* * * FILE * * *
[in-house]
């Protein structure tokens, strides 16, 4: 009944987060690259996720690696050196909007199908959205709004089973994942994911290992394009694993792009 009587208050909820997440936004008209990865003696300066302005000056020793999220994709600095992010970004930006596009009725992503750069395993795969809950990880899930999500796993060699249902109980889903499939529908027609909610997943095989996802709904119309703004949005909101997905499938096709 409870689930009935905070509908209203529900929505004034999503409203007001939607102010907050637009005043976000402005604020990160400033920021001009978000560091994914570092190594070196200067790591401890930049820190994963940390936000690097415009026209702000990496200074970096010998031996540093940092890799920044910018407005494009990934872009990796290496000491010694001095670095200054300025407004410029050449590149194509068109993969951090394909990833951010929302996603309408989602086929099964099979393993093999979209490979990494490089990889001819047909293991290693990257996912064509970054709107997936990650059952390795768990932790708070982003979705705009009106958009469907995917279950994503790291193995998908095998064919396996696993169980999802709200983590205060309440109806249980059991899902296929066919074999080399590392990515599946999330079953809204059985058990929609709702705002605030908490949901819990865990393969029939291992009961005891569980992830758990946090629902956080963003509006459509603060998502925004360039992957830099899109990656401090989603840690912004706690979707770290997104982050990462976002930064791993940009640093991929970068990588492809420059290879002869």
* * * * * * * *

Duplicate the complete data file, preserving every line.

[in-house]
């Protein structure tokens, strides 16, 4: 009944987060690259996720690696050196909007199908959205709004089973994942994911290992394009694993792009 009587208050909820997440936004008209990865003696300066302005000056020793999220994709600095992010970004930006596009009725992503750069395993795969809950990880899930999500796993060699249902109980889903499939529908027609909610997943095989996802709904119309703004949005909101997905499938096709 409870689930009935905070509908209203529900929505004034999503409203007001939607102010907050637009005043976000402005604020990160400033920021001009978000560091994914570092190594070196200067790591401890930049820190994963940390936000690097415009026209702000990496200074970096010998031996540093940092890799920044910018407005494009990934872009990796290496000491010694001095670095200054300025407004410029050449590149194509068109993969951090394909990833951010929302996603309408989602086929099964099979393993093999979209490979990494490089990889001819047909293991290693990257996912064509970054709107997936990650059952390795768990932790708070982003979705705009009106958009469907995917279950994503790291193995998908095998064919396996696993169980999802709200983590205060309440109806249980059991899902296929066919074999080399590392990515599946999330079953809204059985058990929609709702705002605030908490949901819990865990393969029939291992009961005891569980992830758990946090629902956080963003509006459509603060998502925004360039992957830099899109990656401090989603840690912004706690979707770290997104982050990462976002930064791993940009640093991929970068990588492809420059290879002869």